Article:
Author: Constance Cooper
Released: March 1, 2016
Publisher: Clarion Books
Goodreads Rating: 3.72 (of 137 ratings)
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In the Bad Bayous the water is thick with guile, a powerful substance that wreaks unpredictable changes on objects, animals, and even people who soak too long.
Sixteen-year-old orphan Yonie Watereye scrapes a living posing as someone who can sense the presence of guile, though in fact she has no such power–it’s her talking cat, LaRue, who secretly performs the work.
While hunting for the secrets of her mother’s past, Yonie discovers that someone is selling dangerous guile-changed objects for malicious purposes. Soon the resourceful Yonie and her feline companion face threats that could end their adventuring forever.
Oogie Boogie: A spooky book you’re taking a gamble on.
Guile is my fifth and final selection for BPR’s Halloween Read-a-thon: Nightmare Before Book Princess Reviews. I bought this book soon after its release date back in 2016, prompted by its promises of magical “guile” water. However, once the book landed on my bookshelves, its intrigue faded and I never got around to reading it … until now.
The first third of this book was aimless, if interesting. Yonie Watereye is introduced as an orphan sixteen-year-old who makes her meager living posing as a “pearlie,” a.k.a. a human who is able to sense if objects have been imbued with magic. The actual pearlie (or slybeast, rather) is her cat, La Rue. Yonie takes on a client that I assumed would launch the plot forward — but instead seemed to be one in a series of stepping stones towards the larger plot, which only kicked in much later.
Cue me growing invested in a story-line that meant very little twenty pages later. I simultaneously appreciate Cooper’s skill in creating fascinating adventures/mysteries for Yonie and La Rue to solve … and dislike her consistency in abandoning those plot threads with little resolution for the characters involved. One example I’ll use comes from the very beginning of the story (so I will spoil little). Yonie and La Rue receive an item from a client but the client goes missing. They search for the client, meet his family while trying to find them, assume the item has something to do with it all and look into the item’s history, so on and so forth. THEN Yonie comes across a different mystery and, while she does end up figuring out where the client went, the reader does not get any reunion with the client, we do not meet the family again, anything. The level of investment at the beginning does not match the mini-plot’s wrap-up.
Obviously Guile had its own universe to introduce, which Cooper did without leaving info dumps scattered on the pages. (Thank you!) But she also did not give me a full picture of what guile was, or how a person becomes a pearlie, or where exactly all this was taking place until halfway through the novel, which did complicate reading somewhat. This did not make reading the book impossible, but it does bare mentioning: if you’re a little disoriented at the start, explanations will come.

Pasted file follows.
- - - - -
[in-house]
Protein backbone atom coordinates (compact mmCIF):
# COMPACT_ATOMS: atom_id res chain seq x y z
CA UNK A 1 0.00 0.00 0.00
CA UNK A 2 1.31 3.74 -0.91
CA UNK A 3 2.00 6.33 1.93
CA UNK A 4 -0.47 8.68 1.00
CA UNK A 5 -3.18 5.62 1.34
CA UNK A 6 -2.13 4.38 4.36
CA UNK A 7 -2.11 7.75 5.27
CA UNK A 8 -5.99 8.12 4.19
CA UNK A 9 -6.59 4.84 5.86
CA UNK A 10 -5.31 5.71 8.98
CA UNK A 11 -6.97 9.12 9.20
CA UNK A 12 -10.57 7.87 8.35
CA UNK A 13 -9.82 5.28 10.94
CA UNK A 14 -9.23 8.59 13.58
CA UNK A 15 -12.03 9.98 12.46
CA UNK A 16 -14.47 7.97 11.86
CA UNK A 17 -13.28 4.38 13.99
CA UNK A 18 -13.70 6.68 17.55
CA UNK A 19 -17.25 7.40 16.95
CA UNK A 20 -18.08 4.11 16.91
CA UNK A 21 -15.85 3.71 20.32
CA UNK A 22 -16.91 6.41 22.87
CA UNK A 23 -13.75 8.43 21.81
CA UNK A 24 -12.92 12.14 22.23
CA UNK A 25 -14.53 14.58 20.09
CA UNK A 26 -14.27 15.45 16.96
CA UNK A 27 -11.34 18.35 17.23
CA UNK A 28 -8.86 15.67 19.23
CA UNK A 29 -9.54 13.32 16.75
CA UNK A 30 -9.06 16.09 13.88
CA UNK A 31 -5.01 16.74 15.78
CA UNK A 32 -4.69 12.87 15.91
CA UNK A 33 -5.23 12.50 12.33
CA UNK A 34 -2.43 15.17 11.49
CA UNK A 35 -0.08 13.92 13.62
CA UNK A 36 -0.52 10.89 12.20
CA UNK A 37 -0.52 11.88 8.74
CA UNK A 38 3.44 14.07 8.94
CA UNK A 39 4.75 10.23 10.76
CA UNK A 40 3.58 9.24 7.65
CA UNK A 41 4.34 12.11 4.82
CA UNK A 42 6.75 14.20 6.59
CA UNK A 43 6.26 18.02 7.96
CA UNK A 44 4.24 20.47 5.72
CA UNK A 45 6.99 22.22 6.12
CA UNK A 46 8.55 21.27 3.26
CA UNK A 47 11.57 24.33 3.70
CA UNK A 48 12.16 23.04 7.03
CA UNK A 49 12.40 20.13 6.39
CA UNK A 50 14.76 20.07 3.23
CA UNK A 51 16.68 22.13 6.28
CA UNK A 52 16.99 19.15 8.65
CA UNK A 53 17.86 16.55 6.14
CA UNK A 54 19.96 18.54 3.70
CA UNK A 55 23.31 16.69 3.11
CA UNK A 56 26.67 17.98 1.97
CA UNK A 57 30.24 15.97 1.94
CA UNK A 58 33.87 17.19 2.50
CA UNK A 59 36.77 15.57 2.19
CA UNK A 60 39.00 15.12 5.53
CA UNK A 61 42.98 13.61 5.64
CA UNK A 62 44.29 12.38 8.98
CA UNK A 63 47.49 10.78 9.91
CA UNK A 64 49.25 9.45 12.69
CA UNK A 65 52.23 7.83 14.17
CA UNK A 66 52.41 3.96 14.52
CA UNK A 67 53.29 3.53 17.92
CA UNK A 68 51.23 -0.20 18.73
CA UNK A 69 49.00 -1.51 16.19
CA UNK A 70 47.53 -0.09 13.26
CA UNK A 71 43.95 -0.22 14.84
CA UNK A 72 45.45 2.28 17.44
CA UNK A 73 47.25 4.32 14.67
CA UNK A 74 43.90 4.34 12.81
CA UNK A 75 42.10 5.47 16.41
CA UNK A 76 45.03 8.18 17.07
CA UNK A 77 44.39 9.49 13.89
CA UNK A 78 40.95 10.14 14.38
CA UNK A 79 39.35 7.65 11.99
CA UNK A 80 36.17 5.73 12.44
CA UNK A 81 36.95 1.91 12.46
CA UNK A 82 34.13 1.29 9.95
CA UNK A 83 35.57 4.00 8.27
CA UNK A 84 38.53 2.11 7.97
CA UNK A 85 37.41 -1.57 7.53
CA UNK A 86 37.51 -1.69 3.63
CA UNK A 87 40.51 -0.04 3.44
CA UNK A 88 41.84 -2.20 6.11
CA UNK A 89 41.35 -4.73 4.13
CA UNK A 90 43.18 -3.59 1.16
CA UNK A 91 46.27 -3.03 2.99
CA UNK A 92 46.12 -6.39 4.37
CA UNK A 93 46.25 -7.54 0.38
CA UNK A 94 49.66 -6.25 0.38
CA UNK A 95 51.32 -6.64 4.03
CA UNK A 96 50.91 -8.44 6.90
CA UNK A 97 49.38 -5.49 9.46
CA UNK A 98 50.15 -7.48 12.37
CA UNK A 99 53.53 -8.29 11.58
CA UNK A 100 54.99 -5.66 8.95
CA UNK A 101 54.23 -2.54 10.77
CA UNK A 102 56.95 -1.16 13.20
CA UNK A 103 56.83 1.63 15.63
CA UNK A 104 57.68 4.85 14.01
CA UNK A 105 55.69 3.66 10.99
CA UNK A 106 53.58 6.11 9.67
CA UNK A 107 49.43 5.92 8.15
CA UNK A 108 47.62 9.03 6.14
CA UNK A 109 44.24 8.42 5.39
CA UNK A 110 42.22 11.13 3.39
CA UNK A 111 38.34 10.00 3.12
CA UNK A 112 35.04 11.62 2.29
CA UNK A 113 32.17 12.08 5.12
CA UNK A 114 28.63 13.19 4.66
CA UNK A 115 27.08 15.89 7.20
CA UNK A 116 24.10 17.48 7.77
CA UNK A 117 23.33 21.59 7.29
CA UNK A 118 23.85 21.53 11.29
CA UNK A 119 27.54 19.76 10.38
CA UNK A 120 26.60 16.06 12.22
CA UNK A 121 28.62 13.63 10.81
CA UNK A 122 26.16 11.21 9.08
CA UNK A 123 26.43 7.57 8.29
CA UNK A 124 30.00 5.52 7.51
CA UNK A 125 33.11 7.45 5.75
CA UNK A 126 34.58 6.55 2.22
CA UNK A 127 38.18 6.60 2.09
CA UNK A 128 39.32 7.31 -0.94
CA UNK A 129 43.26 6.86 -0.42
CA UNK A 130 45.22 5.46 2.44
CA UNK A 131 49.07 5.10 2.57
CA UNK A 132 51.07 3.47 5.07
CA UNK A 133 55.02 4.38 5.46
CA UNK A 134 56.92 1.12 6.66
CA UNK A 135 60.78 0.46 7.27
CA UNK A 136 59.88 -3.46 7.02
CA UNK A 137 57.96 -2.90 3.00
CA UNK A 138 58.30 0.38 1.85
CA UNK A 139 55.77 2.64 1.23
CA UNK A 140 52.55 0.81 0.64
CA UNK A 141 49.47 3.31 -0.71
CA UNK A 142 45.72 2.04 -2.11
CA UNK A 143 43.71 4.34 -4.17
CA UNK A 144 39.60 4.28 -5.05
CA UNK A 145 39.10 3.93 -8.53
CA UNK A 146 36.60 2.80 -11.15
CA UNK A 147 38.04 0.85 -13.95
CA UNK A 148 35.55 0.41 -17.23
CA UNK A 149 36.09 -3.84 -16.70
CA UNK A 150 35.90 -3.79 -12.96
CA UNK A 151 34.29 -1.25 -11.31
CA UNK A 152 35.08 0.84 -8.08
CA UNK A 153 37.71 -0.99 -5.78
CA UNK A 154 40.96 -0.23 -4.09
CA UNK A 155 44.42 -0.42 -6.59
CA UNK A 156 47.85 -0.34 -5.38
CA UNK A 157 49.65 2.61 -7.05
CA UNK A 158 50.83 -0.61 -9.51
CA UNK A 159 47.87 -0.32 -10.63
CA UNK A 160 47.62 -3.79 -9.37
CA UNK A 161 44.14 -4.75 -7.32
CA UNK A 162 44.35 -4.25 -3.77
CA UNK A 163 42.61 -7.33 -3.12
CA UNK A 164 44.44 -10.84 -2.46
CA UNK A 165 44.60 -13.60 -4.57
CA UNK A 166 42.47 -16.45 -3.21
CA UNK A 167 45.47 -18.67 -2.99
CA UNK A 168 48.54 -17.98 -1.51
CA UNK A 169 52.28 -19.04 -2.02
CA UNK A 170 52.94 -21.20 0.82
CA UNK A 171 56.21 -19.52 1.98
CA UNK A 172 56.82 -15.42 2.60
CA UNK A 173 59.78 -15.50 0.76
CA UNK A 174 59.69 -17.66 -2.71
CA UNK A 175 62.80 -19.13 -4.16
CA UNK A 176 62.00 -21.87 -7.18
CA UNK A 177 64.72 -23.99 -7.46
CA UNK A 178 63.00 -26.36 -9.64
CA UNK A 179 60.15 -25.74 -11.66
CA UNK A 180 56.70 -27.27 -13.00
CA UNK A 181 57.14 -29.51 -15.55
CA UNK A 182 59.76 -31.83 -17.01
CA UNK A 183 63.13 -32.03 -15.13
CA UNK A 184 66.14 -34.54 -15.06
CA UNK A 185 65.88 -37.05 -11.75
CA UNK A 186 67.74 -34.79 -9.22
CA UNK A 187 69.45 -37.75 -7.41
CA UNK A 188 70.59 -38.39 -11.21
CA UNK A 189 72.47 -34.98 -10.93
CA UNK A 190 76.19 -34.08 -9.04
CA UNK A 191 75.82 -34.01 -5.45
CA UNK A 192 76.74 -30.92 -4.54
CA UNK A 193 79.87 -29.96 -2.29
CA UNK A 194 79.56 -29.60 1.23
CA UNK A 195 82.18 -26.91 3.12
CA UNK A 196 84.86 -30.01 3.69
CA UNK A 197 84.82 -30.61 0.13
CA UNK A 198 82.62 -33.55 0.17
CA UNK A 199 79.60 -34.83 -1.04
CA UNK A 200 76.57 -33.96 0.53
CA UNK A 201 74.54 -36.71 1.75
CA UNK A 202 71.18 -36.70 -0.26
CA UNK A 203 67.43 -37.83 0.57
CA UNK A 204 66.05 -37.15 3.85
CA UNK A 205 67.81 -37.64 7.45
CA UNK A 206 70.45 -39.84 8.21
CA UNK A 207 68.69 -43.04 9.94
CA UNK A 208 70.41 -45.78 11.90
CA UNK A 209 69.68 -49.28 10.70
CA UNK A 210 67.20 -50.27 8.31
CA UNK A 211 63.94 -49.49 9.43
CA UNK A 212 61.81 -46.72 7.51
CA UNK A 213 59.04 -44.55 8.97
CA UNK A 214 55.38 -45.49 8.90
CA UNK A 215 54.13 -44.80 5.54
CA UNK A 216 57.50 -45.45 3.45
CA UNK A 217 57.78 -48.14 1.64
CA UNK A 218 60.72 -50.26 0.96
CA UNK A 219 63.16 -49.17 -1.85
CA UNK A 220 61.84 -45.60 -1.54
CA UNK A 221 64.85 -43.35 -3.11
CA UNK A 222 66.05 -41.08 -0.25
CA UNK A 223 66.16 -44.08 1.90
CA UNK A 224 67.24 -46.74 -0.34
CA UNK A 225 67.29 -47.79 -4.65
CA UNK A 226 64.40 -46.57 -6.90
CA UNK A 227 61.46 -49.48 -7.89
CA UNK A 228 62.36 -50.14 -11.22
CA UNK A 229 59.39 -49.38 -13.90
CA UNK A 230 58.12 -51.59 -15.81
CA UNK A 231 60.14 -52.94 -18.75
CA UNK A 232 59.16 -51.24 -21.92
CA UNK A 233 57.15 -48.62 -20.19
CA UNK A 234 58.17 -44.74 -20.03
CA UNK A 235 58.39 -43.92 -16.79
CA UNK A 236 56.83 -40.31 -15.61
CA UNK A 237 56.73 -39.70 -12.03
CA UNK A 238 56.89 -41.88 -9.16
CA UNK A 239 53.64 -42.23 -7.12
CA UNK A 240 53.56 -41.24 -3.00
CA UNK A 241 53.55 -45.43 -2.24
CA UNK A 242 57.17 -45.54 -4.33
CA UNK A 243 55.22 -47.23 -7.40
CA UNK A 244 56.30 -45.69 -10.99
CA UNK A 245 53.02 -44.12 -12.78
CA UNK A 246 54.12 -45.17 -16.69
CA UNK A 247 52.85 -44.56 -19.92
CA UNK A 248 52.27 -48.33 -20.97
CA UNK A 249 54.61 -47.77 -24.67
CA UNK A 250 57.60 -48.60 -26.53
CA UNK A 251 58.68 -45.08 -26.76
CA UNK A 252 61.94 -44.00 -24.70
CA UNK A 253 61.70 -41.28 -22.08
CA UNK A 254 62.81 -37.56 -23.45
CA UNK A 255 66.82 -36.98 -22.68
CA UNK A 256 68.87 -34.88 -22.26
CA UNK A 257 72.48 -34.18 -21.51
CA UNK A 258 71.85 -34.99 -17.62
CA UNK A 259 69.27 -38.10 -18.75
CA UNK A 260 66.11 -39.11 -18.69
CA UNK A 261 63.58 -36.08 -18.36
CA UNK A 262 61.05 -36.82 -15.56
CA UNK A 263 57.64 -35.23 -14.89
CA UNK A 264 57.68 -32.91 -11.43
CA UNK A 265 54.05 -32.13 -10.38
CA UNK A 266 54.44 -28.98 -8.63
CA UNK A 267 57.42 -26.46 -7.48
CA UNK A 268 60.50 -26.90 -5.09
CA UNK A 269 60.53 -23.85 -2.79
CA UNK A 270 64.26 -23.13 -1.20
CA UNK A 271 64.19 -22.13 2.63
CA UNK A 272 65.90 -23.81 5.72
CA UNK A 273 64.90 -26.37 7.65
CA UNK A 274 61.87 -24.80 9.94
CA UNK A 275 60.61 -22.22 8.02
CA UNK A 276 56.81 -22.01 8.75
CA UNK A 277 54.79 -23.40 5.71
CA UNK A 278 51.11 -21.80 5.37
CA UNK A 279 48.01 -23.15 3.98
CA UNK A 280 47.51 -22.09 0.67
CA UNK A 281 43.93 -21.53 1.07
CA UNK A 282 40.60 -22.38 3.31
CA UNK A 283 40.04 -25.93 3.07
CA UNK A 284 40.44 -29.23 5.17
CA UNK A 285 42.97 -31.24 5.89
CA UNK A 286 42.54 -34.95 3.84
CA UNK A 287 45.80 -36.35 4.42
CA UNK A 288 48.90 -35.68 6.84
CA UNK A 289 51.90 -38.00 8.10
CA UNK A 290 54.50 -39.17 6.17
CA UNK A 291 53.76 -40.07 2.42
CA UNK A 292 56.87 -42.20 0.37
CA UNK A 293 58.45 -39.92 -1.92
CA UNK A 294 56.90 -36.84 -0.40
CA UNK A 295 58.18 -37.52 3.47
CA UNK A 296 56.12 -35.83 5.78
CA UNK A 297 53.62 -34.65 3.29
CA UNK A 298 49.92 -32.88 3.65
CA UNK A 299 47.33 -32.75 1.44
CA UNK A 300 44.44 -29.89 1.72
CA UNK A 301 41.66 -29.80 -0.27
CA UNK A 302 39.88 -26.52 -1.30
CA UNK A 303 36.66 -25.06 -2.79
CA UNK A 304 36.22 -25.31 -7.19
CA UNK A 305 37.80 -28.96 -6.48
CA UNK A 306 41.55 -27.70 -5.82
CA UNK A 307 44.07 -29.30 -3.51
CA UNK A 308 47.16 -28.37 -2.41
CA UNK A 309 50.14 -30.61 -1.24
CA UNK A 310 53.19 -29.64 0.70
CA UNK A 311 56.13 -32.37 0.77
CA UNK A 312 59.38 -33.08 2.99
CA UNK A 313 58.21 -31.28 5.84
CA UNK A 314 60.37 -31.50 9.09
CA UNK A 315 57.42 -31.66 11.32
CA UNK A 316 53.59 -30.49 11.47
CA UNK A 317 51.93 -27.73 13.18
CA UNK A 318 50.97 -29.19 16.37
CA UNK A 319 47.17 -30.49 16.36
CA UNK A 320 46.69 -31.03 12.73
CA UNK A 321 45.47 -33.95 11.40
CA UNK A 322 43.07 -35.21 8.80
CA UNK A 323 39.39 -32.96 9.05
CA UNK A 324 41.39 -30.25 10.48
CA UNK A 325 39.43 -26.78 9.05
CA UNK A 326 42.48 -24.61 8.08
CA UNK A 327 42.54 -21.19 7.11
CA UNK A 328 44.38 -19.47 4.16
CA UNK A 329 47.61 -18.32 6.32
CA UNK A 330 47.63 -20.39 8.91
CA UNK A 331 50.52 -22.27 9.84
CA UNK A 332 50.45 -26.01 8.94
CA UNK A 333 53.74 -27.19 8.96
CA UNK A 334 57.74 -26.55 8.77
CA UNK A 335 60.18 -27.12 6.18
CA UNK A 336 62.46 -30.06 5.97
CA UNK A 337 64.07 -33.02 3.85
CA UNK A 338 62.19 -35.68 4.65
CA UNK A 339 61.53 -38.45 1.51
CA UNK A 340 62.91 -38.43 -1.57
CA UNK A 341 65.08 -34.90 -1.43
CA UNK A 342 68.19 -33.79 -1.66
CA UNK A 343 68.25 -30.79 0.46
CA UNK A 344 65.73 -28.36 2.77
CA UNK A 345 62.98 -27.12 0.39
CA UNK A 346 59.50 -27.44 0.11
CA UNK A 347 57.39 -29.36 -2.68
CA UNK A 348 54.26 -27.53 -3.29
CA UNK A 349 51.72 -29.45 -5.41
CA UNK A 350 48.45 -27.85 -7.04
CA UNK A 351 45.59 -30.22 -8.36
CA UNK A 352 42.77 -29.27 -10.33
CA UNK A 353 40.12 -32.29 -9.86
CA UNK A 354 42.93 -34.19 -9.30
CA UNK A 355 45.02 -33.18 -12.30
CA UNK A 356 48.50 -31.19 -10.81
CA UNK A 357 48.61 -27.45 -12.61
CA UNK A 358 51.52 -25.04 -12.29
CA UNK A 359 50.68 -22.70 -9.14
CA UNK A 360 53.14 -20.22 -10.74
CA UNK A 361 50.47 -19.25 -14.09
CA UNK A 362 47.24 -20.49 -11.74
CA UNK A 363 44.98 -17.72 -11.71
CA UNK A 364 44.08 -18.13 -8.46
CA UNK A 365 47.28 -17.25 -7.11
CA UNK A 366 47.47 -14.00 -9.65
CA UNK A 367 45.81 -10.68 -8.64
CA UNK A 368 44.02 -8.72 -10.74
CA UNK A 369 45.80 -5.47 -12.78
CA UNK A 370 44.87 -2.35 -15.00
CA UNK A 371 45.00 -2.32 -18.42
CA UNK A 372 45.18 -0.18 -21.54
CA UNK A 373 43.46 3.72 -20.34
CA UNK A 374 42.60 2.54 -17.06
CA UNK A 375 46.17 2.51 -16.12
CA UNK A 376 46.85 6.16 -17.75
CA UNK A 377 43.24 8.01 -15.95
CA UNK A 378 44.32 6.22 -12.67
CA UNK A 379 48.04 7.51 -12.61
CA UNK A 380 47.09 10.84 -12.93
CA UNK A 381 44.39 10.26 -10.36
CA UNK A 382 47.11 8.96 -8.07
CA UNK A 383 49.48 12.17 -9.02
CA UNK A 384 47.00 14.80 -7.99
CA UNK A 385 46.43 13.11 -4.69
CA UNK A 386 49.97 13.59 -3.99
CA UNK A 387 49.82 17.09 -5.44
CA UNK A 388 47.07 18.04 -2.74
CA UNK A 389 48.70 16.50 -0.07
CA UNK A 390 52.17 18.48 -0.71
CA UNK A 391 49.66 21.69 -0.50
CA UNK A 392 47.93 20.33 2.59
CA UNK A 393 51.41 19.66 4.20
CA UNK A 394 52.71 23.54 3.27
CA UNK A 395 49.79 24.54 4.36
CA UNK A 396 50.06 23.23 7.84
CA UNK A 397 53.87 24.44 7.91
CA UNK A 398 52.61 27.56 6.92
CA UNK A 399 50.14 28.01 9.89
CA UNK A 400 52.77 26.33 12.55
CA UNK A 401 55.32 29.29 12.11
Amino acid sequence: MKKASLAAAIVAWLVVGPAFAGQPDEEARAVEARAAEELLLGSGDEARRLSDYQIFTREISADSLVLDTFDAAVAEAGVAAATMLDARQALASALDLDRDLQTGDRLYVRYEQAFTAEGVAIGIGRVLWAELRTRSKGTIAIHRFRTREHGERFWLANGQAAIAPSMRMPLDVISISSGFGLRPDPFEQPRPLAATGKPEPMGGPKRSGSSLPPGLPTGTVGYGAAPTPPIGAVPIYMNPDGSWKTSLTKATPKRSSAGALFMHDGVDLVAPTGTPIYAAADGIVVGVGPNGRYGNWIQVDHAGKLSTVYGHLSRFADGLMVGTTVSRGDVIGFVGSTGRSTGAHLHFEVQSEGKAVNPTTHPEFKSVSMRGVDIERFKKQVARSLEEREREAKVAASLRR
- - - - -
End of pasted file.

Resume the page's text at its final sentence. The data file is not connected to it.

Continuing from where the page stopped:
I loved La Rue. A talking cat? That can go wrong or that can go right. But La Rue was charming and level-headed and that voice of wisdom that Yonie lacked from pretty much every other adult in this book. Sometimes I wish La Rue was a little bit more sassy, because I always picture my cats as super sass-masters, but she was still a standout. Sadly, Yonie did not always strike all the same chords with me. She relied on others to make her own decisions a lot (particularly La Rue) and without advice, she made some really brash, really dumb decisions that had me burning from secondhand embarrassment. I truly grew to love her at the end of the book, when she puts her foot down with a love interest (that scene made me laugh so hard) and finds a way to make her own dreams come true.
I think some people will rate this book high and some will give it more modest ratings like myself — it’s truly based on taste. I’m settling on three stars primarily because the actual plot of the book doesn’t emerge (and stay prominent) until the mid-point of the book. Until then, it feels like a collection of mini-mysteries surrounding guile objects … which were interesting, but did puzzle me, especially since it left the ending a bit rushed.
How do you feel about mini-adventure based stories? Should a book be one coherent plot or several mini plots tied together? Let’s discuss!
2 thoughts on ““Guile” by Constance Cooper ✏ There’s Something in the Water”
Great review, Sha!!! I like big adventure stories, so I guess I would like mini ones too hahaha XD I love complex plots, ones with lots of strings and things going in every possible direction until they conclude on one end. But like I still get confused sometimes and I hate it when things are left open/unanswered!
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My love of adventure was telling me to enjoy the mini plotlines in this, so I think you would enjoy too! The downside was that the first half of the book was mini plot lines, and the second half was a big plot line, so it didn’t tie together well. If Cooper had chosen one of the two, the book would have had much better flow. Complex plots are def my fave too. I love making my brain work over time.
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